A 'breathable billboard' has been launched to help encourage local authorities to tackle air pollution as part of the COVID-19 recovery strategy.
The billboards from Global Action Plan have flowering lungs that react in real-time to localised pollution data to show if air quality is good or approaching illegal levels.
They have been installed at three locations in London and use data from the Clean Air Hub.
A new report and campaign toolkit have also been launched to encourage local authorities to build back cleaner air. The report - funded by Guy’s and St Thomas’ Charity - argues there is a detrimental health link between COVID-19 and air pollution.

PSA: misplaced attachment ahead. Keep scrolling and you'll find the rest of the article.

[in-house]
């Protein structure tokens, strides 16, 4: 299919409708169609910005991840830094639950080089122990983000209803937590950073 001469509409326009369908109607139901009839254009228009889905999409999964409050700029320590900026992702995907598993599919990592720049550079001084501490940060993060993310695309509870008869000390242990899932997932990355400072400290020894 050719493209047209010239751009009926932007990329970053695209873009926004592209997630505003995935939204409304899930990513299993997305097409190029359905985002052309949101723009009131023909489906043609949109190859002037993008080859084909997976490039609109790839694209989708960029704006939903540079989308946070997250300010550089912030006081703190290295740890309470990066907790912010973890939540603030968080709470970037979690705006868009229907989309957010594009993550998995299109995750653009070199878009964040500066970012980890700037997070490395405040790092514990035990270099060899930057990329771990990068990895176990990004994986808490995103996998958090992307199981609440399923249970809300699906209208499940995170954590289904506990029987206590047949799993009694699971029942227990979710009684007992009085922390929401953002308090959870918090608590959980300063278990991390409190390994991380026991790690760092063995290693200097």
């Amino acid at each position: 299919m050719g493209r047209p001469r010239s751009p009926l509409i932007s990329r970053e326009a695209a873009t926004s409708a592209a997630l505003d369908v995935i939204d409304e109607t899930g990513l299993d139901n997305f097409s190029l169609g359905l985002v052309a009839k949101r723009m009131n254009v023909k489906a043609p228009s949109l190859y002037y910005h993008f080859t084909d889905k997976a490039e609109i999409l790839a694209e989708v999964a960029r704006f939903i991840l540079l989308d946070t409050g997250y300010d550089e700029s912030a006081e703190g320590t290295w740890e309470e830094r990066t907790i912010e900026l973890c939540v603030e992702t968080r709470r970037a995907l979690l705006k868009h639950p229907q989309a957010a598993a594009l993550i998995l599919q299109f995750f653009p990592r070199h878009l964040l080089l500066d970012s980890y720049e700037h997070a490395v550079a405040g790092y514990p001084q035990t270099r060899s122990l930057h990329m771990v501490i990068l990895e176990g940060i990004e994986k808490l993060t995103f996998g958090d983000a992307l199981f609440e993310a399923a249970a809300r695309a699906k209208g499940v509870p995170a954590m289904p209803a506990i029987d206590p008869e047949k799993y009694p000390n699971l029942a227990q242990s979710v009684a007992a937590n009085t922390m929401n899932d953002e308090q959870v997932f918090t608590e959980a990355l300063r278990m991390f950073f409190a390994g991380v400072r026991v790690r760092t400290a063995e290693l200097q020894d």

Larissa Lockwood, head of air quality at Global Action Plan said: 'As this report shows, the case for action on air pollution has never been greater, or more important, because air pollution looks to be making us more vulnerable to this coronavirus. COVID-19 is unlikely to be the last pandemic we see, so it is imperative that we future proof our health by cleaning up our air.
'And we know that cleaner air is possible – during lockdown we smelt and felt it as air pollution levels plummeted, and people want to keep it that way. We saw massive shifts towards low pollution behaviours as people worked from home and walked and cycled instead of driving short trips.'